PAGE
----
"I didn't think there were any similarities until they were pointed out to me," says Jeffs. "When I came into the film Little Miss Sunshine hadn't come out. So it was a film called Sunshine Cleaning and they had done a film called Little Miss Sunshine and that was like 'whatever - the writer of this film called it this for a reason'.

'With the success of Little Miss Sunshine and the timing of when our film came out I guess there are bound to be comparisons."

Arkin's Joe Lorkowski is not as as outrageous as Grandpa Hoover in Little Miss Sunshine, though at least he makes it out of this movie alive.

"I really liked his interpretation. Rather than playing a sad sack he basically gave the character all his dignity."

And the presence of young Jason Spevack as Oscar might also draw comparisons to another young freckled fellow - wee redhaired Jim who supplied the emotional punch in Jeffs' 2001 feature debut Rain.

"Yeah I know. It's the hardest thing, though, I tell you, to find a kid who can be real. There are a lot of kids who are coached very strongly who can say their dialogue perfectly but are on automatic. It's hard to get real with them and he's a lovely, lovely boy and with encouragement he was able to keep it very real."

For Jeffs the film presented her with something of a culture shock. Her partner-cinematographer John Toon had shot two previous American features but she had some adapting to do.

"Yes, nobody could understand me at all. I didn't realise there were so many words we don't have in common. It's pretty peculiar. People would just look at me - 'you mean the parking lot? You mean the trash can?' I'm like 'okay."'

And Albuquerque isn't the sort of America you usually see in the movies. But it entranced Jeffs.

"It's quite an eye-opener. It's high desert for a start but it's concrete jungle and it's full of strip malls. It's fast food and if you've been to LA or New York you don't see that side of America. It's one fast food joint after another, all these crazy neon signs and stuff.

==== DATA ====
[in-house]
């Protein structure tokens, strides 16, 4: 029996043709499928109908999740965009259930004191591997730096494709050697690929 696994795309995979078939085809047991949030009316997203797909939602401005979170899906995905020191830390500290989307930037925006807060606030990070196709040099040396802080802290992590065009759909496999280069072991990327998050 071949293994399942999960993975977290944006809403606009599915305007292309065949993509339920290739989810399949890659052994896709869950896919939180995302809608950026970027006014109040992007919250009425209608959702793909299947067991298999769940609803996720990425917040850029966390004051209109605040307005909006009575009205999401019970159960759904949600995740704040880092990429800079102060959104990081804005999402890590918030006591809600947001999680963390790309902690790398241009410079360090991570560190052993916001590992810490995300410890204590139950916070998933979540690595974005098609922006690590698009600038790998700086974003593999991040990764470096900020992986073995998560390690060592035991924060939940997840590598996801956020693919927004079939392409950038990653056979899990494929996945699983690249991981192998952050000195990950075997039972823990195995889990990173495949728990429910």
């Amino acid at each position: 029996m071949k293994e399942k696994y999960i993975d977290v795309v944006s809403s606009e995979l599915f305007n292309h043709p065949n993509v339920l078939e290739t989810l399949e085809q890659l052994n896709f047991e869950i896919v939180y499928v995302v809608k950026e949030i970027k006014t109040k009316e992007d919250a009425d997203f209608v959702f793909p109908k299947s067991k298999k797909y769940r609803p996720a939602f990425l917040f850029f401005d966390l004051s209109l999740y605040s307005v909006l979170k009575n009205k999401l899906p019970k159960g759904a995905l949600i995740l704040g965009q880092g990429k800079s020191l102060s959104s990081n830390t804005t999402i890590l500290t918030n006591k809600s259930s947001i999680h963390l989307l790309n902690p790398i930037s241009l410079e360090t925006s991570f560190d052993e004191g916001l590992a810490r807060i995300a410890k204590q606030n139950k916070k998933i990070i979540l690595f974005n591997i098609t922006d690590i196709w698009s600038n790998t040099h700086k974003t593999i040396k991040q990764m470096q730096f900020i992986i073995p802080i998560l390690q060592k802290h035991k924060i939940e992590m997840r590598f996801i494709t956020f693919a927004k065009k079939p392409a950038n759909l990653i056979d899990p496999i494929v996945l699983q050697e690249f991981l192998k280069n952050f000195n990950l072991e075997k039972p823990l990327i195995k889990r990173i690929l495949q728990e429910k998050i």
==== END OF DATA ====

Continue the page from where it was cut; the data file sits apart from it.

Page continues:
"Everything to me was visually fascinating and when you are on a low budget shoot and there is a huge amount you have to do every day, there is not that much you can kind of put into a film that kind of has its own landscape. But for me it was amazing to work in that place and I just thought it was incredible."

The film debuted last year in Utah at the Sundance Film Festival, where it was in competition.

It had a limited US release in March where it generated good reviews and word of mouth, especially care of Adams' lead performance.

For Jeffs, Sunshine Cleaning gave her a chance to get out from behind the screenwriting computer where, since Sylvia she has been working on other projects including her adaptation of the Jane Smiley novel Horse Heaven - "it's a personal project that I am very passionate about" - and back behind a camera.

"You've got to direct if you are a director. You don't want too much of a gap and I haven't really been doing commercials because I've been focused on my film work and I have been for years.

"Directing is very practical. I don't think it's a good idea not to direct and come out 10 years later and go 'what happens between action and cut?' It's a bit scary and it's amazing how quickly you forget it. I am always going 'Oh my God I've forgotten again'.

"It's alright to sit and write endless screenplays but it is good to be directing. Yeah, I've done an indie American film - it's pretty much like doing an indie film here. It's low budget - you have to work hard and fast."

LOWDOWN

Who: Christine Jeffs, New Zealand director
Films: Rain (2001), Sylvia (2003)
Latest: Sunshine Cleaning opens at cinemas August 13

- NZ Herald

© Copyright 2014, APN New Zealand Limited

Assembled by: (static) on production bpcf01 at 29 Dec 2014 21:41:13 Processing Time: 664ms